World stocks drifted higher Wednesday as investors awaited Federal Reserve chairman Ben Bernanke's first news conference for clues on the future course of the U.S. economy, while the dollar traded near 16-month lows against the euro.
The German DAX blue chip index rose 0.7 percent to 7,407.23, Britain's FTSE was flat at 6,067.76 and in Paris the CAC 40 rose 0.5 percent to 4,063.85.
U.S. futures pointed to a slightly higher open, with the Dow futures up 0.3 percent at 12,554 and the broader Standard & Poors up 0.3 percent at 1,345.40.
Bernanke was expected to discuss the outlook for growth and to confirm the Fed will end its $600 billion bond-buying program to expand the supply of money in the economy on schedule in June, although many expect the Fed may continue to invest proceeds from maturing bonds.
The dollar slipped 0.2 percent against the euro to $1.4673, near 16-month lows against the 17-nation currency. The dollar has slid on expectations that interest rates will remain at their record lows in the United States _ the key Fed rate is 0-0.25 percent _ while European Central Bank will keep raising rates later this year after a quarter point increase earlier this month.
Stronger earns for Volkswagen helped send the DAX higher. The company sharply increased net profit to euro1.71 billion on strong profit margins and rising sales in emerging markets. Truck maker Volvo boosted the auto sector as well by doubling its net profits.
Earnings from Credit Suisse were slightly better than expected, though Barclays bank in London saw its shares slump 5 percent as its net profit fell.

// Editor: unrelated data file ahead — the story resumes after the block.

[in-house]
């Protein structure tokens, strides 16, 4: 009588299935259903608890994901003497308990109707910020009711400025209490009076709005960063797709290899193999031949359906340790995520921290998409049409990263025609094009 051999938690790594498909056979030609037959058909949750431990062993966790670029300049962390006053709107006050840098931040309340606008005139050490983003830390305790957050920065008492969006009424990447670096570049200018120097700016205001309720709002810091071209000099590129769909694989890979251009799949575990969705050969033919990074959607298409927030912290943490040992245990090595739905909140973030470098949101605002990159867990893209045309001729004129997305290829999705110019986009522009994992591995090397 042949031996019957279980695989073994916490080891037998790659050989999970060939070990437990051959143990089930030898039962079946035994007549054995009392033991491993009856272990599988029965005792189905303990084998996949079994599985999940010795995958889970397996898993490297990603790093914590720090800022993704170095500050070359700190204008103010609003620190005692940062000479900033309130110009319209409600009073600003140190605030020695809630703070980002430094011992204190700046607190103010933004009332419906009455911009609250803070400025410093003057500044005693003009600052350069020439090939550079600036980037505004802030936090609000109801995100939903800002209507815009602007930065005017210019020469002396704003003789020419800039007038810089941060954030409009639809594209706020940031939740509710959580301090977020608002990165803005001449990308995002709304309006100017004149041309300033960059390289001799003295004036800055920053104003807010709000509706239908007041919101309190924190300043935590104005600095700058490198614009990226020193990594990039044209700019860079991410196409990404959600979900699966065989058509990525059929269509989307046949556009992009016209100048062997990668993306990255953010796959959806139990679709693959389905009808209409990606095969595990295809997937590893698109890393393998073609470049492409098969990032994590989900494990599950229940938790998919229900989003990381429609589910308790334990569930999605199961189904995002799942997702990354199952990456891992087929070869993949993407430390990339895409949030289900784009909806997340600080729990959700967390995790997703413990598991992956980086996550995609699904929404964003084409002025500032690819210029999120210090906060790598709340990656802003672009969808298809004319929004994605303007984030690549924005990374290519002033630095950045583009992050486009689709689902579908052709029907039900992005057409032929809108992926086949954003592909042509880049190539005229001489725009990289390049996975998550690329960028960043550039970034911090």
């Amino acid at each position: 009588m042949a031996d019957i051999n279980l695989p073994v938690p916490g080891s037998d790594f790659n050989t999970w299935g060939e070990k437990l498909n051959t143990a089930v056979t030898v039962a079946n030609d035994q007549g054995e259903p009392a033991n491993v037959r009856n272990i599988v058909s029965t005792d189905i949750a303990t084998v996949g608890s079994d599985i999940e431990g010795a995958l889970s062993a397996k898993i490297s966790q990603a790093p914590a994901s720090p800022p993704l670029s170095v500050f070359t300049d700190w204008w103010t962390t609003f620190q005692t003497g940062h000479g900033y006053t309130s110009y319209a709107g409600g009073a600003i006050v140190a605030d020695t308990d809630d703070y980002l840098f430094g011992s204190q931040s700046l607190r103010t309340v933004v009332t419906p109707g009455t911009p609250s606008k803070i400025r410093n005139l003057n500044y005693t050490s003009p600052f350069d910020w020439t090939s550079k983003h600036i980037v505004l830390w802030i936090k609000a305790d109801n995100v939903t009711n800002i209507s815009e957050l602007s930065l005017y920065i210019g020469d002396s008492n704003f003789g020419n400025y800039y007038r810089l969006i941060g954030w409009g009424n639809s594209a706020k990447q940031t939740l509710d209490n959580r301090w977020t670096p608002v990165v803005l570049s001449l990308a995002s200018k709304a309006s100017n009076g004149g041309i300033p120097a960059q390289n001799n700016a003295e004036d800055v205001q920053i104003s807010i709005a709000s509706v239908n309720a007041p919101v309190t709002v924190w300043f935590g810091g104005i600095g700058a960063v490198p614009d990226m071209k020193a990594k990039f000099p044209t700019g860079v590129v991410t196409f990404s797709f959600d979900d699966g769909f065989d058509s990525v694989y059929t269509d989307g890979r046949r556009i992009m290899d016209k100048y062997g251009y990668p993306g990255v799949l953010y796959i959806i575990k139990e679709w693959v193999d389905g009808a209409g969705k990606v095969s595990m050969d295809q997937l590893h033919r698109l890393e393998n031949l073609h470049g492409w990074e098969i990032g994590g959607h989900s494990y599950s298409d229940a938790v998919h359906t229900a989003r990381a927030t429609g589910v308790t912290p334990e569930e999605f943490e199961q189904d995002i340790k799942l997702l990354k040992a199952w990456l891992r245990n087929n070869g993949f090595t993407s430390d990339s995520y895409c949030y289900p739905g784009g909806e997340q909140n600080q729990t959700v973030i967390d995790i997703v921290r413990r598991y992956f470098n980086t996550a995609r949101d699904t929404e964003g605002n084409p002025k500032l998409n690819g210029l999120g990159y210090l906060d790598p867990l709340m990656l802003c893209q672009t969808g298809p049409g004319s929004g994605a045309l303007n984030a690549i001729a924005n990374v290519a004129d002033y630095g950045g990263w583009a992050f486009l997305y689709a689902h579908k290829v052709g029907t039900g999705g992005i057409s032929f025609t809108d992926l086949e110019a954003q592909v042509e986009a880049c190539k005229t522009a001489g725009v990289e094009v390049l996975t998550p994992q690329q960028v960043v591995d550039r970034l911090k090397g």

Nokia, meanwhile, saw its stock jump more than 3 percent after it said it would lay off 4,000 workers worldwide.
Asian stocks headed higher after better-than-expected corporate earnings and rising consumer confidence sent Wall Street its highest levels in nearly three years.
Japan's Nikkei 225 rose 1.5 percent to 9,697.81, as stocks in the country's behemoth export sector rose. Toyota Motor Corp., the world's No. 1 automaker last year, rose 0.2 percent. Honda Motor Corp. added 1.5 percent and Nissan Motor Co. gained 1.3 percent.
South Korea's Kospi index slipped 0.5 percent to 2,195.13 despite the country's economic growth rate accelerating sharply in the first quarter of this year. Gross domestic product expanded 1.4 percent in the three months ended March 31. However, high inflation for food and gasoline weighed on consumer spending.
Hong Kong's Hang Seng index rose 0.4 percent to 24,105.07. Benchmarks in Singapore, Taiwan and Indonesia also rose. Australia's S&P/ASX 200 was down 0.7 percent to 4,879.20.
On Wall Street, stocks jumped to their highest levels in nearly three years Tuesday thanks to improved consumer confidence and signs that earnings are rising for U.S. companies.
Delta Air Lines Inc. jumped 11 percent after reporting a loss that was far smaller than investors had expected. Ford Motor Co. rose nearly 1 percent after the carmaker reported its best first quarter earnings since 1998. Ford beat Wall Street's earnings estimates with stronger sales of new vehicles.
Stocks also got a lift from a report on consumer confidence that showed that worries about rising prices and unemployment eased in April.
The dollar dropped slightly against the Japanese yen to 81.75.
Benchmark crude for June delivery slipped 23 cents to 111.98 per barrel in electronic trading on the New York Mercantile Exchange.